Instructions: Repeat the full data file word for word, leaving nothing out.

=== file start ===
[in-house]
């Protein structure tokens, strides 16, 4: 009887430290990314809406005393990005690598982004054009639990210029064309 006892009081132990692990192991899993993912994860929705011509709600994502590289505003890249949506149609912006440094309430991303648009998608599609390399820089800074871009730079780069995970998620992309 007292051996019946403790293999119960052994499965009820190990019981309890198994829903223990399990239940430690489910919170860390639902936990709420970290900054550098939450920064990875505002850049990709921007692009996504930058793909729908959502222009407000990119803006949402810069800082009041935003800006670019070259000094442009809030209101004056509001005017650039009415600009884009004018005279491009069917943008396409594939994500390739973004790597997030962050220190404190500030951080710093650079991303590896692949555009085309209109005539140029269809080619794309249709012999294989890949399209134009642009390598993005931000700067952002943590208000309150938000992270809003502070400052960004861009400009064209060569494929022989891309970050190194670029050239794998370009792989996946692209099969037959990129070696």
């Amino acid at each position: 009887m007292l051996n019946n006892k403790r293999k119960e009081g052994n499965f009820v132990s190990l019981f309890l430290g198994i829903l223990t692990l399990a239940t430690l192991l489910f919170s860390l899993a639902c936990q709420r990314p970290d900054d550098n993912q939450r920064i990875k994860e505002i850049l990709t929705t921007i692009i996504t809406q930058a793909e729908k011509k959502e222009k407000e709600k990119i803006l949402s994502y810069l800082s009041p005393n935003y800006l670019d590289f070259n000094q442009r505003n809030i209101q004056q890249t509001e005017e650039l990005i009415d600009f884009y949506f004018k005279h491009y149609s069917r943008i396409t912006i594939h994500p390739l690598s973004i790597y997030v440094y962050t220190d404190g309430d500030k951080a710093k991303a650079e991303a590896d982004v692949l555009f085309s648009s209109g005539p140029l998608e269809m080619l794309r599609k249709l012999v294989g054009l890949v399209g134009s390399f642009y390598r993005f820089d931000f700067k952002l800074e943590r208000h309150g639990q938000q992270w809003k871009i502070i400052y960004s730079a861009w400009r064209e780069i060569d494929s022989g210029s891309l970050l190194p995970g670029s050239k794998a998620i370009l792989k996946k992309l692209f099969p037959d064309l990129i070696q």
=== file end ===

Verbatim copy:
[in-house]
């Protein structure tokens, strides 16, 4: 009887430290990314809406005393990005690598982004054009639990210029064309 006892009081132990692990192991899993993912994860929705011509709600994502590289505003890249949506149609912006440094309430991303648009998608599609390399820089800074871009730079780069995970998620992309 007292051996019946403790293999119960052994499965009820190990019981309890198994829903223990399990239940430690489910919170860390639902936990709420970290900054550098939450920064990875505002850049990709921007692009996504930058793909729908959502222009407000990119803006949402810069800082009041935003800006670019070259000094442009809030209101004056509001005017650039009415600009884009004018005279491009069917943008396409594939994500390739973004790597997030962050220190404190500030951080710093650079991303590896692949555009085309209109005539140029269809080619794309249709012999294989890949399209134009642009390598993005931000700067952002943590208000309150938000992270809003502070400052960004861009400009064209060569494929022989891309970050190194670029050239794998370009792989996946692209099969037959990129070696």
């Amino acid at each position: 009887m007292l051996n019946n006892k403790r293999k119960e009081g052994n499965f009820v132990s190990l019981f309890l430290g198994i829903l223990t692990l399990a239940t430690l192991l489910f919170s860390l899993a639902c936990q709420r990314p970290d900054d550098n993912q939450r920064i990875k994860e505002i850049l990709t929705t921007i692009i996504t809406q930058a793909e729908k011509k959502e222009k407000e709600k990119i803006l949402s994502y810069l800082s009041p005393n935003y800006l670019d590289f070259n000094q442009r505003n809030i209101q004056q890249t509001e005017e650039l990005i009415d600009f884009y949506f004018k005279h491009y149609s069917r943008i396409t912006i594939h994500p390739l690598s973004i790597y997030v440094y962050t220190d404190g309430d500030k951080a710093k991303a650079e991303a590896d982004v692949l555009f085309s648009s209109g005539p140029l998608e269809m080619l794309r599609k249709l012999v294989g054009l890949v399209g134009s390399f642009y390598r993005f820089d931000f700067k952002l800074e943590r208000h309150g639990q938000q992270w809003k871009i502070i400052y960004s730079a861009w400009r064209e780069i060569d494929s022989g210029s891309l970050l190194p995970g670029s050239k794998a998620i370009l792989k996946k992309l692209f099969p037959d064309l990129i070696q």